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Somali Prime Minister Swears in New Cabinet

Somalia's prime minister on Friday announced his new cabinet, following the rejection by parliament last month of his first cabinet. The ministers were immediately sworn in.

During the swearing-in ceremony, Prime Minister Ali Mohammed Gedi read out the names of more than 40 ministers plus assistant ministers and state ministers. Witnessing the event was Somali President Abdullahi Yusuf Ahmed.

The country's new foreign minister, Abdullahi Sheik Ismail, described to VOA the significance of Friday's ceremony. "It could be viewed as actually progress toward the achievement of peace and reconciliation and institutional building in Somalia," he said.

Mr. Ismail said, as foreign minister, his main tasks will be to encourage the world to help re-build his country after almost 14 years of civil war and to put Somalia back on the map as a fully functioning country.

"Our foreign policy generally should be friendly oriented and its major role would be to reconnect Somalia to the rest of the world and to make Somalia occupy its place within the international forums," he added.

This is the second time a Somali cabinet has been sworn in just about a month. In December, the country's 275-seat parliament passed a no-confidence motion against Prime Minister Gedi, saying that he was in office illegally because he had not been approved by parliament according to procedures laid down in the country's interim constitution.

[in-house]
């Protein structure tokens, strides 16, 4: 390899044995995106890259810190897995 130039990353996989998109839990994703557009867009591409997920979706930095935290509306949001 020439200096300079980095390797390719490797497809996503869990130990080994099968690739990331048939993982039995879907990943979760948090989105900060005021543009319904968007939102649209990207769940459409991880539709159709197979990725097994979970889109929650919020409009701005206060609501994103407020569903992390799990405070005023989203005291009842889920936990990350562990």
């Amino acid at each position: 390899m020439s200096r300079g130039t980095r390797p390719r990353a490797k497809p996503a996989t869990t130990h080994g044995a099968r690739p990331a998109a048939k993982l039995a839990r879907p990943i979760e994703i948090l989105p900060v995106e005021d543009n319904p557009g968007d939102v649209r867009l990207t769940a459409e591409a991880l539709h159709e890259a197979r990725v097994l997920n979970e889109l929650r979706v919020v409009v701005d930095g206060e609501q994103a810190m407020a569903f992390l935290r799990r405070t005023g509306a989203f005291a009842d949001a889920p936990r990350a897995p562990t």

His cabinet was subsequently rejected.

But soon after, the parliament accepted Prime Minister Gedi, and he set out to put together a new cabinet.

The swearing-in ceremony ends more than two years of peace talks held in Kenya during which factional leaders, civil society representatives, traditional elders, and others came together to write a new charter for the country and pick a new government.

Somalia fell into anarchy after then-leader Siad Barre was ousted in 1991. Since then, groups based on clan and sub-clan affiliations have controlled different parts of the country through their militias, with no central government to provide law, order, and resources to the people.

Because Somalia's capital, Mogadishu, is so dangerous the government of Prime Minister Gedi is now operating out of Nairobi, but it is expected to return to Mogadishu when conditions permit.